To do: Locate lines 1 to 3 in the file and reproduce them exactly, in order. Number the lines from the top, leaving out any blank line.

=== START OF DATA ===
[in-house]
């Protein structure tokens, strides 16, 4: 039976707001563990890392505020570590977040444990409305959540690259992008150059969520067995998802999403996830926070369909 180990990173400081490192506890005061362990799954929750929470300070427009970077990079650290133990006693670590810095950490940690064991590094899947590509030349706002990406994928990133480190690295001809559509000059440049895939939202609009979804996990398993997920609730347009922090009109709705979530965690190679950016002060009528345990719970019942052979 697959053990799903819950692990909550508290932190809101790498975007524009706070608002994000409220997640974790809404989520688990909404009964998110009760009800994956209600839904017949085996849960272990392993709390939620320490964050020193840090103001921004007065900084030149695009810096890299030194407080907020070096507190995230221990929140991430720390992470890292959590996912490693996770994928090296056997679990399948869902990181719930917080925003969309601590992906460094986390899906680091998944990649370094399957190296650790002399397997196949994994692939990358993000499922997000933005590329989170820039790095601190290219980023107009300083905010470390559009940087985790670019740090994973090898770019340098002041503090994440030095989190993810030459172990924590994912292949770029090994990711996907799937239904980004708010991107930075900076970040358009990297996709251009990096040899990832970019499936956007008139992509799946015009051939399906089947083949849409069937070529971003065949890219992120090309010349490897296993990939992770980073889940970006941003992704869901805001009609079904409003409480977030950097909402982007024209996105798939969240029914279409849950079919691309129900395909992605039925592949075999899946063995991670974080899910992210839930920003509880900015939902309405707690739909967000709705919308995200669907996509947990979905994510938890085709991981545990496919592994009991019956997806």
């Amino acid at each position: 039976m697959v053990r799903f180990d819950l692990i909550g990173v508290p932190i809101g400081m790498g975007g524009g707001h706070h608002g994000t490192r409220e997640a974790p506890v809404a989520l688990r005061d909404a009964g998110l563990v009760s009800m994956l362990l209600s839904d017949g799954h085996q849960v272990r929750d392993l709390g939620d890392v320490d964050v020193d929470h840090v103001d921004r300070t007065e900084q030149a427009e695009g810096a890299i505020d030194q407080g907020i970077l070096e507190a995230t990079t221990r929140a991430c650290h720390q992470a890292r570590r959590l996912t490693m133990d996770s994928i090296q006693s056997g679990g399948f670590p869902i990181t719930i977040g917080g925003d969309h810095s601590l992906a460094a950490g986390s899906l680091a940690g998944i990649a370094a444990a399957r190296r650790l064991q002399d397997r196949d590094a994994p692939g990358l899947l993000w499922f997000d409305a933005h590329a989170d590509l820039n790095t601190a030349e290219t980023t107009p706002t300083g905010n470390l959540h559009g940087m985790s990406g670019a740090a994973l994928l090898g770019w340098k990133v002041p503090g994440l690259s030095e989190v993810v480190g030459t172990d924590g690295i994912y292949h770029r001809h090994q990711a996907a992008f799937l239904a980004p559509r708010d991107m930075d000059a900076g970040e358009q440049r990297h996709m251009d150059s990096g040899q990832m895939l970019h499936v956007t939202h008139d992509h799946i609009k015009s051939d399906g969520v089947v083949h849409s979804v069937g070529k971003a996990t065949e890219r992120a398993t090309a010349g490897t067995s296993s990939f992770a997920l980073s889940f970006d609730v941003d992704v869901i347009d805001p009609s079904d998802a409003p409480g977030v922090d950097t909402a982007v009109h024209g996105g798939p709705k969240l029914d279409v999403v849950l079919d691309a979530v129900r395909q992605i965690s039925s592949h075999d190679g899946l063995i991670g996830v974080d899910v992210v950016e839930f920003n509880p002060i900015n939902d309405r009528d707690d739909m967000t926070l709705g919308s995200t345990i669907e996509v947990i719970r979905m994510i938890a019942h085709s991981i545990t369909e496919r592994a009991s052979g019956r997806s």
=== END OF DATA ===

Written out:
[in-house]
């Protein structure tokens, strides 16, 4: 039976707001563990890392505020570590977040444990409305959540690259992008150059969520067995998802999403996830926070369909 180990990173400081490192506890005061362990799954929750929470300070427009970077990079650290133990006693670590810095950490940690064991590094899947590509030349706002990406994928990133480190690295001809559509000059440049895939939202609009979804996990398993997920609730347009922090009109709705979530965690190679950016002060009528345990719970019942052979 697959053990799903819950692990909550508290932190809101790498975007524009706070608002994000409220997640974790809404989520688990909404009964998110009760009800994956209600839904017949085996849960272990392993709390939620320490964050020193840090103001921004007065900084030149695009810096890299030194407080907020070096507190995230221990929140991430720390992470890292959590996912490693996770994928090296056997679990399948869902990181719930917080925003969309601590992906460094986390899906680091998944990649370094399957190296650790002399397997196949994994692939990358993000499922997000933005590329989170820039790095601190290219980023107009300083905010470390559009940087985790670019740090994973090898770019340098002041503090994440030095989190993810030459172990924590994912292949770029090994990711996907799937239904980004708010991107930075900076970040358009990297996709251009990096040899990832970019499936956007008139992509799946015009051939399906089947083949849409069937070529971003065949890219992120090309010349490897296993990939992770980073889940970006941003992704869901805001009609079904409003409480977030950097909402982007024209996105798939969240029914279409849950079919691309129900395909992605039925592949075999899946063995991670974080899910992210839930920003509880900015939902309405707690739909967000709705919308995200669907996509947990979905994510938890085709991981545990496919592994009991019956997806």
């Amino acid at each position: 039976m697959v053990r799903f180990d819950l692990i909550g990173v508290p932190i809101g400081m790498g975007g524009g707001h706070h608002g994000t490192r409220e997640a974790p506890v809404a989520l688990r005061d909404a009964g998110l563990v009760s009800m994956l362990l209600s839904d017949g799954h085996q849960v272990r929750d392993l709390g939620d890392v320490d964050v020193d929470h840090v103001d921004r300070t007065e900084q030149a427009e695009g810096a890299i505020d030194q407080g907020i970077l070096e507190a995230t990079t221990r929140a991430c650290h720390q992470a890292r570590r959590l996912t490693m133990d996770s994928i090296q006693s056997g679990g399948f670590p869902i990181t719930i977040g917080g925003d969309h810095s601590l992906a460094a950490g986390s899906l680091a940690g998944i990649a370094a444990a399957r190296r650790l064991q002399d397997r196949d590094a994994p692939g990358l899947l993000w499922f997000d409305a933005h590329a989170d590509l820039n790095t601190a030349e290219t980023t107009p706002t300083g905010n470390l959540h559009g940087m985790s990406g670019a740090a994973l994928l090898g770019w340098k990133v002041p503090g994440l690259s030095e989190v993810v480190g030459t172990d924590g690295i994912y292949h770029r001809h090994q990711a996907a992008f799937l239904a980004p559509r708010d991107m930075d000059a900076g970040e358009q440049r990297h996709m251009d150059s990096g040899q990832m895939l970019h499936v956007t939202h008139d992509h799946i609009k015009s051939d399906g969520v089947v083949h849409s979804v069937g070529k971003a996990t065949e890219r992120a398993t090309a010349g490897t067995s296993s990939f992770a997920l980073s889940f970006d609730v941003d992704v869901i347009d805001p009609s079904d998802a409003p409480g977030v922090d950097t909402a982007v009109h024209g996105g798939p709705k969240l029914d279409v999403v849950l079919d691309a979530v129900r395909q992605i965690s039925s592949h075999d190679g899946l063995i991670g996830v974080d899910v992210v950016e839930f920003n509880p002060i900015n939902d309405r009528d707690d739909m967000t926070l709705g919308s995200t345990i669907e996509v947990i719970r979905m994510i938890a019942h085709s991981i545990t369909e496919r592994a009991s052979g019956r997806s």